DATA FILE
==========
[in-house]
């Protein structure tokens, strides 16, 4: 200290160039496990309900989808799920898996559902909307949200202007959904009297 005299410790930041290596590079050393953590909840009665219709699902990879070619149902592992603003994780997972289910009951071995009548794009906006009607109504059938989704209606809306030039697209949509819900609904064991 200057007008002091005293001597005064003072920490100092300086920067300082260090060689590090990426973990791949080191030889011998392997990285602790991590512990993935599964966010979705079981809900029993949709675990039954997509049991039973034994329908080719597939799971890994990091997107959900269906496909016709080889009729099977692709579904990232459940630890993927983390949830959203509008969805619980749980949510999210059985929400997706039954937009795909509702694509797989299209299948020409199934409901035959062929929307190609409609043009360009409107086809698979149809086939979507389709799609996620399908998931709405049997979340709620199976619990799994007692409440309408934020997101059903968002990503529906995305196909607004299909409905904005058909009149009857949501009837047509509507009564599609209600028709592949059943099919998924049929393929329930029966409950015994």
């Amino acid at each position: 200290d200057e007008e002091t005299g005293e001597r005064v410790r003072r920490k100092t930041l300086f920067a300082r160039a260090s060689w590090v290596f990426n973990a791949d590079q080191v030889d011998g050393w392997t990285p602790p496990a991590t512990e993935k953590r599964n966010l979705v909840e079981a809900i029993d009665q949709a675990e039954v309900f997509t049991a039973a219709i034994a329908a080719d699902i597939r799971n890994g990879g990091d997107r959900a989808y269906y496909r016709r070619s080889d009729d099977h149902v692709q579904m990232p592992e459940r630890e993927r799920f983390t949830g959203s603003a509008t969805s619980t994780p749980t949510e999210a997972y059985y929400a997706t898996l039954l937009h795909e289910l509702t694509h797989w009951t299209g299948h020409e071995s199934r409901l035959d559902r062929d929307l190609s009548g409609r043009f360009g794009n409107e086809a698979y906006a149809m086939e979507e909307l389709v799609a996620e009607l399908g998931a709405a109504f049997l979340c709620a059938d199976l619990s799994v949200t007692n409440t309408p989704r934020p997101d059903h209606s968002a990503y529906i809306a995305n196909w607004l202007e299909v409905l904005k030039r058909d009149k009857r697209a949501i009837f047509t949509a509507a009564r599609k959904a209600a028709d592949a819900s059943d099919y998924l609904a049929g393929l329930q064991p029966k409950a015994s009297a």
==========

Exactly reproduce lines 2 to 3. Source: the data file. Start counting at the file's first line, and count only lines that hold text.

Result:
């Protein structure tokens, strides 16, 4: 200290160039496990309900989808799920898996559902909307949200202007959904009297 005299410790930041290596590079050393953590909840009665219709699902990879070619149902592992603003994780997972289910009951071995009548794009906006009607109504059938989704209606809306030039697209949509819900609904064991 200057007008002091005293001597005064003072920490100092300086920067300082260090060689590090990426973990791949080191030889011998392997990285602790991590512990993935599964966010979705079981809900029993949709675990039954997509049991039973034994329908080719597939799971890994990091997107959900269906496909016709080889009729099977692709579904990232459940630890993927983390949830959203509008969805619980749980949510999210059985929400997706039954937009795909509702694509797989299209299948020409199934409901035959062929929307190609409609043009360009409107086809698979149809086939979507389709799609996620399908998931709405049997979340709620199976619990799994007692409440309408934020997101059903968002990503529906995305196909607004299909409905904005058909009149009857949501009837047509509507009564599609209600028709592949059943099919998924049929393929329930029966409950015994």
């Amino acid at each position: 200290d200057e007008e002091t005299g005293e001597r005064v410790r003072r920490k100092t930041l300086f920067a300082r160039a260090s060689w590090v290596f990426n973990a791949d590079q080191v030889d011998g050393w392997t990285p602790p496990a991590t512990e993935k953590r599964n966010l979705v909840e079981a809900i029993d009665q949709a675990e039954v309900f997509t049991a039973a219709i034994a329908a080719d699902i597939r799971n890994g990879g990091d997107r959900a989808y269906y496909r016709r070619s080889d009729d099977h149902v692709q579904m990232p592992e459940r630890e993927r799920f983390t949830g959203s603003a509008t969805s619980t994780p749980t949510e999210a997972y059985y929400a997706t898996l039954l937009h795909e289910l509702t694509h797989w009951t299209g299948h020409e071995s199934r409901l035959d559902r062929d929307l190609s009548g409609r043009f360009g794009n409107e086809a698979y906006a149809m086939e979507e909307l389709v799609a996620e009607l399908g998931a709405a109504f049997l979340c709620a059938d199976l619990s799994v949200t007692n409440t309408p989704r934020p997101d059903h209606s968002a990503y529906i809306a995305n196909w607004l202007e299909v409905l904005k030039r058909d009149k009857r697209a949501i009837f047509t949509a509507a009564r599609k959904a209600a028709d592949a819900s059943d099919y998924l609904a049929g393929l329930q064991p029966k409950a015994s009297a």